Editing XML: The Good, the Bad, and the Ugly (2/5) - exploring XML
Editing XML: The Good, the Bad, and the Ugly
The freeware junkies like to take advantage of the newest software developments but are reluctant to spend money on it. After all software should be free, especially for seemingly trivial tasks like text editing. Their prey is:
Microsoft XML Notepad
Microsoft has released a free editor that graphically displays XML data. It uses Internet Explorer 4.0 Service Pack 1 and newer to parse XML, with version 5 validation services are added. While DTDs and Processing Instructions cannot be edited inside XML Notepad they can be added with a normal text editor. The application offers sophisticated tree manipulation features like replicating subtrees, drag&drop and sports a state-of-the-art Windows 95/98/NT4 user interface.
IBM alphaworks Xeena
Xeena is a Java application that is built on top of the Swing User Interface Library and IBM's XML Parser for Java. The XML attributes of the elements are edited via a table. Each attribute value is entered using an editing GUI component (e.g. combo-box, text-field) derived from the DTD. The editor guides the user in inserting elements into the tree correctly through a context-sensitive elements palette which prohibits the insertion of elements in an invalid order. The editor has a Multiple Document Interface (MDI) with full support for editind multiple XML documents and cut, copy & paste across documents.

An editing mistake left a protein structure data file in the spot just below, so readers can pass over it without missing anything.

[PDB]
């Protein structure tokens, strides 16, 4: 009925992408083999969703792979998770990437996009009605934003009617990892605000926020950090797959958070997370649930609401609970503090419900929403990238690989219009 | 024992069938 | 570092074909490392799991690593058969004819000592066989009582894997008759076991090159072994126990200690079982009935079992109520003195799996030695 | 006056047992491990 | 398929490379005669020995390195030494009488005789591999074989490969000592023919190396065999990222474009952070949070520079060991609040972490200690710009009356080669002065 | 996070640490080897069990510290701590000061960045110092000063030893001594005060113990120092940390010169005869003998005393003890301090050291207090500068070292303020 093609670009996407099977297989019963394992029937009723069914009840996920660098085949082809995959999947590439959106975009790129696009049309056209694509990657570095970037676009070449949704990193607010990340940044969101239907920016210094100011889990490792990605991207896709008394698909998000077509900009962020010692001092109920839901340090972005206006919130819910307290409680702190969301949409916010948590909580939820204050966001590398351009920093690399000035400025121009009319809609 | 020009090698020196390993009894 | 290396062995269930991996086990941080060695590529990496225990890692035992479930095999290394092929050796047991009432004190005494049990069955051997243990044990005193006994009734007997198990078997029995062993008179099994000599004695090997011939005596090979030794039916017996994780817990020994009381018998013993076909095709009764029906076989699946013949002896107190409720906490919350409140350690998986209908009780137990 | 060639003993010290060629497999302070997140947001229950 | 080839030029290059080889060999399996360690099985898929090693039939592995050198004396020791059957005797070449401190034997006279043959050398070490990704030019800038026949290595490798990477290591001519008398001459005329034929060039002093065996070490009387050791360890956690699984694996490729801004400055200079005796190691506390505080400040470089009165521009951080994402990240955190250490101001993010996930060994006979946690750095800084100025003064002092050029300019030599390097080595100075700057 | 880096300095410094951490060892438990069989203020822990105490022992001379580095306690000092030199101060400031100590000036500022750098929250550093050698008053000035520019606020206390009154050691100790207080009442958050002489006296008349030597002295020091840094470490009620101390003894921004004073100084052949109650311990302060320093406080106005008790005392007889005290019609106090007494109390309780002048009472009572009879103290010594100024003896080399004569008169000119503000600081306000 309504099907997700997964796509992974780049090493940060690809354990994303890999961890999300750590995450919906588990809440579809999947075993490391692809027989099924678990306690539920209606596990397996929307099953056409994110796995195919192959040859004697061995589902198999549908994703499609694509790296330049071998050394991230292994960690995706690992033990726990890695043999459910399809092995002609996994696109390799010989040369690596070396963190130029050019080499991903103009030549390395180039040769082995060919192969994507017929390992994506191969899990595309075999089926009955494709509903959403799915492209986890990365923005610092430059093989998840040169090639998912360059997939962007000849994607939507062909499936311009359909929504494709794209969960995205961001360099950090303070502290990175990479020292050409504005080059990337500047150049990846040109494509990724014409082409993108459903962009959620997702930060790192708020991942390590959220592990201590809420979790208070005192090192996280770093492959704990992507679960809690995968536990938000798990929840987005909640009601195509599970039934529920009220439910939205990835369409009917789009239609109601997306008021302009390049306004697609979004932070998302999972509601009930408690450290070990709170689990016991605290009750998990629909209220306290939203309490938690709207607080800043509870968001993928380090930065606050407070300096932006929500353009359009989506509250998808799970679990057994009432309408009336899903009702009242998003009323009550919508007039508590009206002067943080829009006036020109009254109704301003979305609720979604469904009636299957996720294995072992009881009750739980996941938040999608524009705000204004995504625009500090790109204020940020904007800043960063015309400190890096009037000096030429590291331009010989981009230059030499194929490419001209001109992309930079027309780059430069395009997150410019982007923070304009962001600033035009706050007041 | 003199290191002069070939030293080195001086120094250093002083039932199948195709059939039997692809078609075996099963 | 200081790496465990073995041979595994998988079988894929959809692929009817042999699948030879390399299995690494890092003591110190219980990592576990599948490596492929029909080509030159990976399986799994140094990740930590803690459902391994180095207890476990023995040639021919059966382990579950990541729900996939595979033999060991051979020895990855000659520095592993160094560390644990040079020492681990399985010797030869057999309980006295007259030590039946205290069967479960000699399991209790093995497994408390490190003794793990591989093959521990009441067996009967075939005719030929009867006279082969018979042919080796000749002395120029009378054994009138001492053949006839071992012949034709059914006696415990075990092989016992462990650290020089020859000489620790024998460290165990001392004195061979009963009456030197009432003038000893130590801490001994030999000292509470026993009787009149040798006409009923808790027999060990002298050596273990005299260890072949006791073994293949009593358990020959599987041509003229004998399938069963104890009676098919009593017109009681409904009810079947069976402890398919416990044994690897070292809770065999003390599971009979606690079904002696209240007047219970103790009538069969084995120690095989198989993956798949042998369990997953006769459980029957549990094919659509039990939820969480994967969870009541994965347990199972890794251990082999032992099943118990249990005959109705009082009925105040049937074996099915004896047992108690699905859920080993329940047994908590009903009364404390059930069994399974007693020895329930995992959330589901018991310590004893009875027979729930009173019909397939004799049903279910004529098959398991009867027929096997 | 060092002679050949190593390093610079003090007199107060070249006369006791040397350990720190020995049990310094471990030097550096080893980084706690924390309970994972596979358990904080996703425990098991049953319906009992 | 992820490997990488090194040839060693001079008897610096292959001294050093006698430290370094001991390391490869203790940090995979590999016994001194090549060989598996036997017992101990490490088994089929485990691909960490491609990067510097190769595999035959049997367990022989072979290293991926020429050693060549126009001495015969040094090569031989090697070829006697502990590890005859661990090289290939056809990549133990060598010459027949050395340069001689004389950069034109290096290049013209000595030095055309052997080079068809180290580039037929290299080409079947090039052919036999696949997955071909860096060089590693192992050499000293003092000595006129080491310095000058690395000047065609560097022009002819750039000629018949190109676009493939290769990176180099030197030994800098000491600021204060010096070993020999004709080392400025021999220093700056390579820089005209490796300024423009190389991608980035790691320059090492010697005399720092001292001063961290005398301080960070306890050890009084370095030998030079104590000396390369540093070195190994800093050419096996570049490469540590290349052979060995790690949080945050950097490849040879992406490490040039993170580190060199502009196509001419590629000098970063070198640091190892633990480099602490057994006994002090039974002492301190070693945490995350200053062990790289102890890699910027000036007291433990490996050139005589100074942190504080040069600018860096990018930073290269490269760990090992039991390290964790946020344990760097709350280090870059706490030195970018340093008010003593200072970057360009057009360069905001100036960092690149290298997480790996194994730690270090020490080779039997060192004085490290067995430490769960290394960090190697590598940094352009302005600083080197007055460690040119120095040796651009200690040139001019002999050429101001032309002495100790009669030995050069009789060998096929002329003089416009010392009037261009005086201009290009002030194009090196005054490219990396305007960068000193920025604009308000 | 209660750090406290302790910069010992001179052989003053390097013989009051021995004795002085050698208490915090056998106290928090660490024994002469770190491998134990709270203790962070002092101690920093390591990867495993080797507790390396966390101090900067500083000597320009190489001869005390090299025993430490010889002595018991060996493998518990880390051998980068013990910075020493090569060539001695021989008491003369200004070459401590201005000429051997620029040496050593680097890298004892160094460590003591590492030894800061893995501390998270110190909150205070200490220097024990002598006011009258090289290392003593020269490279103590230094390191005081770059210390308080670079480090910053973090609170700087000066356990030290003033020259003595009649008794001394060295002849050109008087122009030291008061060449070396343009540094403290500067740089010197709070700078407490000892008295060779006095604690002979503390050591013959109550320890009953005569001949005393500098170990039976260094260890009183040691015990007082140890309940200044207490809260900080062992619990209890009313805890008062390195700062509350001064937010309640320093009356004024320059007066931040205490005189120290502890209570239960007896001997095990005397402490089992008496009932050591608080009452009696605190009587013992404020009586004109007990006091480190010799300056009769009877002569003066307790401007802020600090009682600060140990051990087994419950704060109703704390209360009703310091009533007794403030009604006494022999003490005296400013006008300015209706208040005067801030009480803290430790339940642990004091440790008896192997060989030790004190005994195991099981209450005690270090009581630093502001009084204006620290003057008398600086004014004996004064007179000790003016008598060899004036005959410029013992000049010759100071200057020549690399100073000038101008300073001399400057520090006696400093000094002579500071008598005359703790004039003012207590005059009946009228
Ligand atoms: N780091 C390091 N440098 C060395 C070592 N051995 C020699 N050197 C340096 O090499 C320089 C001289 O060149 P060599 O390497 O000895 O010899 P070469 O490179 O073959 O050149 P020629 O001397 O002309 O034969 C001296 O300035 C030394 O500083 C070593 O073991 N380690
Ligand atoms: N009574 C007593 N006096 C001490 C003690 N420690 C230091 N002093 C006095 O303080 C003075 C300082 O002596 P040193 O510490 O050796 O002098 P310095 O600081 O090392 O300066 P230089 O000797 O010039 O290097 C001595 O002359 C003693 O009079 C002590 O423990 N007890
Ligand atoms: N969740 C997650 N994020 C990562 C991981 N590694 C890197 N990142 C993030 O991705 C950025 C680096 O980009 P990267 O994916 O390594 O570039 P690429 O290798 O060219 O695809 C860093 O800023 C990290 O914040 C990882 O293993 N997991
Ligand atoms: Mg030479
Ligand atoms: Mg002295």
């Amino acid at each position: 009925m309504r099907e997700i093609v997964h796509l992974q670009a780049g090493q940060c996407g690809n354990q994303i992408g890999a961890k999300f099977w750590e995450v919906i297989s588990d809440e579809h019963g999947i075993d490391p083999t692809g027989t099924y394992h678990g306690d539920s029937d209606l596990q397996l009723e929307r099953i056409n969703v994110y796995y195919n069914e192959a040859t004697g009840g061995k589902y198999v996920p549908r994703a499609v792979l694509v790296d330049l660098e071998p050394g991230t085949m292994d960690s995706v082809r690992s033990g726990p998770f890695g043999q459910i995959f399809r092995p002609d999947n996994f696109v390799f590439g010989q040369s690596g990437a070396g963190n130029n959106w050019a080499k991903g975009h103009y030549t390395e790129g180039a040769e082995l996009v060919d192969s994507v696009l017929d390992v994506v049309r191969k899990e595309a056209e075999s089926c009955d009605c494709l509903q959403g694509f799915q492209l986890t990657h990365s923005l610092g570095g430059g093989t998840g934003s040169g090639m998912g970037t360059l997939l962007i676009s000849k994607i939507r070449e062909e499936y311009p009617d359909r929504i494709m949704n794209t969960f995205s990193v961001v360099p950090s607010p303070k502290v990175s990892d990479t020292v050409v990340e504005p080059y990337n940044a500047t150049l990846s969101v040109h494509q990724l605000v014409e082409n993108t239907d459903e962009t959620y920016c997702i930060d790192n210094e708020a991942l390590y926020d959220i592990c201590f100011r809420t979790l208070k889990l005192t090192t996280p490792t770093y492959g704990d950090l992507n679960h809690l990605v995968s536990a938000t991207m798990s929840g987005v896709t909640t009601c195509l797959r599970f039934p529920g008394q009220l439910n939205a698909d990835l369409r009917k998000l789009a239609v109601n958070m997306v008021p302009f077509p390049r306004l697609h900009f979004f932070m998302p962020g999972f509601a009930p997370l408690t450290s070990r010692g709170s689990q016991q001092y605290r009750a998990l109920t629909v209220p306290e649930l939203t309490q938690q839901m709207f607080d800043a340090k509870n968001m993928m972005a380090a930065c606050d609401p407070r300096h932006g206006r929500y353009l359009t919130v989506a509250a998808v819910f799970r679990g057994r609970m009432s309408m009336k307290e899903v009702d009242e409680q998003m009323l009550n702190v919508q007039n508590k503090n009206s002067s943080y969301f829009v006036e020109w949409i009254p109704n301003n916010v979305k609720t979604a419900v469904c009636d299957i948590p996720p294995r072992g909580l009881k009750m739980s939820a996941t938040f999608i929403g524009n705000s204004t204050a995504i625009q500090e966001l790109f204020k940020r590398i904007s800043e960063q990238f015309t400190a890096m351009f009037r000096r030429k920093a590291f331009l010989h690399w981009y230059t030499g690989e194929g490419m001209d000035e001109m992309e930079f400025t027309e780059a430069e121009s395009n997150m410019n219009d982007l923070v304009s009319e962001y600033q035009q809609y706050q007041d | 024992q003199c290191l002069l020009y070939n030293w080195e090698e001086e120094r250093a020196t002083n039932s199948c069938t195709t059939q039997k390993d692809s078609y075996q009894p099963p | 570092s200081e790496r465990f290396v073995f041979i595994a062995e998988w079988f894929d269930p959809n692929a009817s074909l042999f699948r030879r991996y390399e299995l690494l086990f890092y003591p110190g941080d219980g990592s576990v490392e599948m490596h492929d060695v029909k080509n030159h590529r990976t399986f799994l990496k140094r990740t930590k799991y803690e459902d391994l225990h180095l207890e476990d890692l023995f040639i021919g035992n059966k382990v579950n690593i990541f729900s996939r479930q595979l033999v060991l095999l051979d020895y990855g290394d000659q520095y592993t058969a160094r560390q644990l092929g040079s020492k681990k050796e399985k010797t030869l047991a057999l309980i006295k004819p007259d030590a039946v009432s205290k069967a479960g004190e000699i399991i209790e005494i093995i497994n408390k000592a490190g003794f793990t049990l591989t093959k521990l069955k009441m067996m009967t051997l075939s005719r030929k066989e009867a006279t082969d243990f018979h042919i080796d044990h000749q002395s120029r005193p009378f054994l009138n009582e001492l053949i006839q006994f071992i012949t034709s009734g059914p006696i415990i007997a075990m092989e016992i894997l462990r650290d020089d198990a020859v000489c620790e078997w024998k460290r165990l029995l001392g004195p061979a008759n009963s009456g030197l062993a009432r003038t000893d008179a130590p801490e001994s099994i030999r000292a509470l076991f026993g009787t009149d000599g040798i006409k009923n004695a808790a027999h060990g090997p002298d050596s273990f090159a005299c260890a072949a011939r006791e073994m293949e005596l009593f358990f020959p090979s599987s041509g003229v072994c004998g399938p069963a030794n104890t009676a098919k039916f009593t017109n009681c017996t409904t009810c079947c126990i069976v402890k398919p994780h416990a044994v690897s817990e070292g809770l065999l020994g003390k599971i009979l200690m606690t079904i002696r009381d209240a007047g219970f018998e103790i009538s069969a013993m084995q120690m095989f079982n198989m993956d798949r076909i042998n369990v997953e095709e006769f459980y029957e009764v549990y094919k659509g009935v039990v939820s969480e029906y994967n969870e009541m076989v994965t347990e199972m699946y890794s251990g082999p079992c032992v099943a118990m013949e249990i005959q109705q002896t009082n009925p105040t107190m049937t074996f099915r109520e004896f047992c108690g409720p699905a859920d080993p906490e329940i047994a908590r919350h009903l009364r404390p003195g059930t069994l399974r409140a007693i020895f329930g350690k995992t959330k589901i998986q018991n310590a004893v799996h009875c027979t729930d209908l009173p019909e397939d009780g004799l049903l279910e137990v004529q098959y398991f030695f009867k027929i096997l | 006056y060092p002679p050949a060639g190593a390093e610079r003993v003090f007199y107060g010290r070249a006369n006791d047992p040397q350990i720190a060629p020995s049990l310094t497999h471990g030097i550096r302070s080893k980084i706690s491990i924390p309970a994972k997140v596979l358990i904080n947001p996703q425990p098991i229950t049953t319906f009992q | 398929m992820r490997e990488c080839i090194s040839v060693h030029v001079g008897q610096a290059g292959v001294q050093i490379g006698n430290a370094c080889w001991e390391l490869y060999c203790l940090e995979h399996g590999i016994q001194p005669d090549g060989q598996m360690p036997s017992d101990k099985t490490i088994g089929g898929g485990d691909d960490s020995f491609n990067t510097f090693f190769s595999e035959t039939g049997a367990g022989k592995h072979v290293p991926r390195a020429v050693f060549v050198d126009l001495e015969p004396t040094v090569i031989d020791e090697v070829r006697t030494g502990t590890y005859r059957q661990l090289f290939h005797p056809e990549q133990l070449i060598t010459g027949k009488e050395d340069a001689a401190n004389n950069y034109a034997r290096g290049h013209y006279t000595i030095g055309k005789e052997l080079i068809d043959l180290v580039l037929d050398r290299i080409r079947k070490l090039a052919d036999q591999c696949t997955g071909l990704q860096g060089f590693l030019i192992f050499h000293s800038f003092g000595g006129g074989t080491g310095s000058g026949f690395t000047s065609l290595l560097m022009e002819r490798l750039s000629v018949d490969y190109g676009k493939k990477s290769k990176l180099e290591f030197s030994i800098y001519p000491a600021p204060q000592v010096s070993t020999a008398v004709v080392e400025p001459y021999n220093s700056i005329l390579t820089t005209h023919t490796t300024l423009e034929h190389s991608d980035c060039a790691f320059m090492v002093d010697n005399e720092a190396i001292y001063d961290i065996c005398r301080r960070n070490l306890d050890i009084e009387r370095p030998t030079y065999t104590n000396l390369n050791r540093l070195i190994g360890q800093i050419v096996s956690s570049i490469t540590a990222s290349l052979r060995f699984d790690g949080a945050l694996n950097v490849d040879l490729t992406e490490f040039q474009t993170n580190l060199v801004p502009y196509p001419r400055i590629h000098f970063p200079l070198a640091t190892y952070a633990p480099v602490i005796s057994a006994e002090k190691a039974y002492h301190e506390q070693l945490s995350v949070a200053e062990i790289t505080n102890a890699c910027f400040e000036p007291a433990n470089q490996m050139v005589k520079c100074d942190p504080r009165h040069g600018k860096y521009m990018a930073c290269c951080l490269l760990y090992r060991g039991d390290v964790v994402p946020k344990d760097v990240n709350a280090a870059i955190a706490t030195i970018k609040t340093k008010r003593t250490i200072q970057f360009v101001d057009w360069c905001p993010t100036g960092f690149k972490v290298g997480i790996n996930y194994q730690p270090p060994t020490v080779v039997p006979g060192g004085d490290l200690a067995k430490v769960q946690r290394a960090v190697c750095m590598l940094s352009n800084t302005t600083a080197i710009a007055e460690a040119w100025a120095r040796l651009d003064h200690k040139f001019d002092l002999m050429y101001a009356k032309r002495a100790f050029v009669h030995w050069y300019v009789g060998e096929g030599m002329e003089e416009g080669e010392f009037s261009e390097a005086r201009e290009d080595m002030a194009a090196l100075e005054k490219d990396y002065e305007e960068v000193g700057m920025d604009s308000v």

Pierlou Visual XML
Visual XML is another good Java Swing application for editing XML documents. The author declares it as beta and advises not to use it on production documents, but the price is right... It is easy to internationalize, instructions are given on the site.
Netpadd is a Windows Notepad replacement with some XML capabilities added, such as a tree view of the document structure.
GNU Emacs SGML-modeEmacs is a free editor from the Free Software Foundation that could back up as your operating system: It is fully programmable (in Lisp), and sports many applications including mail and news readers, file manager and Web browser, hooks into version control systems and much more. Emacs has the concept of modes to attach specific editor functionality to different document types, such as syntax highlighting, spell checking and so forth. A special mode for SGML exists that also provides useful for editing XML documents. Emacs exists on various platforms from the two major development efforts, GNU Emacs and XEmacs.
Now come the the SGMLers.
Created: Feb. 13, 2000
Revised: Feb. 29, 2000